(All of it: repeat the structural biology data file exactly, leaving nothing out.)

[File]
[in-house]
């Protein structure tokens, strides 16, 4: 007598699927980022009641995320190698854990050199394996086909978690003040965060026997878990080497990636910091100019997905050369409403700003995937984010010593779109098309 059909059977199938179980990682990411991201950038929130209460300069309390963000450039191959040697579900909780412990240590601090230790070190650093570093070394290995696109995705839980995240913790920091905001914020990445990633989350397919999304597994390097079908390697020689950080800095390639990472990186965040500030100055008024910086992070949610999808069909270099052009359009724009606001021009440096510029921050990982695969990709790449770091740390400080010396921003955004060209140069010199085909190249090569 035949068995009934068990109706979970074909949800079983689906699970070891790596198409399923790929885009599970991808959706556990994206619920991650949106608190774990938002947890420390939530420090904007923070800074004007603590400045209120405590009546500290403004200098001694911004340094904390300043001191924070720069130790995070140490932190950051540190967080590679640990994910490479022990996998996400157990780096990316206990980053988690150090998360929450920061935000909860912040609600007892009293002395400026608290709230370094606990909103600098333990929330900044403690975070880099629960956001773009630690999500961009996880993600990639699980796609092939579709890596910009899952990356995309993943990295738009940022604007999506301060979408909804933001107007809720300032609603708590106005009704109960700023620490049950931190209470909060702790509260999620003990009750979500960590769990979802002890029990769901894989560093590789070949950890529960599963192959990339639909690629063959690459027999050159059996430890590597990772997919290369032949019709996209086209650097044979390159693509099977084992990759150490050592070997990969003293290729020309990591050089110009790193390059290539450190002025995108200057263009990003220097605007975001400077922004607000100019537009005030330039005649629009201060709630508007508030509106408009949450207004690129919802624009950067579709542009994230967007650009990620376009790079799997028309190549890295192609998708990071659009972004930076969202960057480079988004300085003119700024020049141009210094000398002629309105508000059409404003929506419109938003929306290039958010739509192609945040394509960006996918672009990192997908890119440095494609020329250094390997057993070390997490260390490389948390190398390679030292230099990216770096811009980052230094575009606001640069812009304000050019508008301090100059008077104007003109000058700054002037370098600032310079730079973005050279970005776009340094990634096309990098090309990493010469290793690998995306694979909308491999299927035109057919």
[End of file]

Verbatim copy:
[in-house]
């Protein structure tokens, strides 16, 4: 007598699927980022009641995320190698854990050199394996086909978690003040965060026997878990080497990636910091100019997905050369409403700003995937984010010593779109098309 059909059977199938179980990682990411991201950038929130209460300069309390963000450039191959040697579900909780412990240590601090230790070190650093570093070394290995696109995705839980995240913790920091905001914020990445990633989350397919999304597994390097079908390697020689950080800095390639990472990186965040500030100055008024910086992070949610999808069909270099052009359009724009606001021009440096510029921050990982695969990709790449770091740390400080010396921003955004060209140069010199085909190249090569 035949068995009934068990109706979970074909949800079983689906699970070891790596198409399923790929885009599970991808959706556990994206619920991650949106608190774990938002947890420390939530420090904007923070800074004007603590400045209120405590009546500290403004200098001694911004340094904390300043001191924070720069130790995070140490932190950051540190967080590679640990994910490479022990996998996400157990780096990316206990980053988690150090998360929450920061935000909860912040609600007892009293002395400026608290709230370094606990909103600098333990929330900044403690975070880099629960956001773009630690999500961009996880993600990639699980796609092939579709890596910009899952990356995309993943990295738009940022604007999506301060979408909804933001107007809720300032609603708590106005009704109960700023620490049950931190209470909060702790509260999620003990009750979500960590769990979802002890029990769901894989560093590789070949950890529960599963192959990339639909690629063959690459027999050159059996430890590597990772997919290369032949019709996209086209650097044979390159693509099977084992990759150490050592070997990969003293290729020309990591050089110009790193390059290539450190002025995108200057263009990003220097605007975001400077922004607000100019537009005030330039005649629009201060709630508007508030509106408009949450207004690129919802624009950067579709542009994230967007650009990620376009790079799997028309190549890295192609998708990071659009972004930076969202960057480079988004300085003119700024020049141009210094000398002629309105508000059409404003929506419109938003929306290039958010739509192609945040394509960006996918672009990192997908890119440095494609020329250094390997057993070390997490260390490389948390190398390679030292230099990216770096811009980052230094575009606001640069812009304000050019508008301090100059008077104007003109000058700054002037370098600032310079730079973005050279970005776009340094990634096309990098090309990493010469290793690998995306694979909308491999299927035109057919």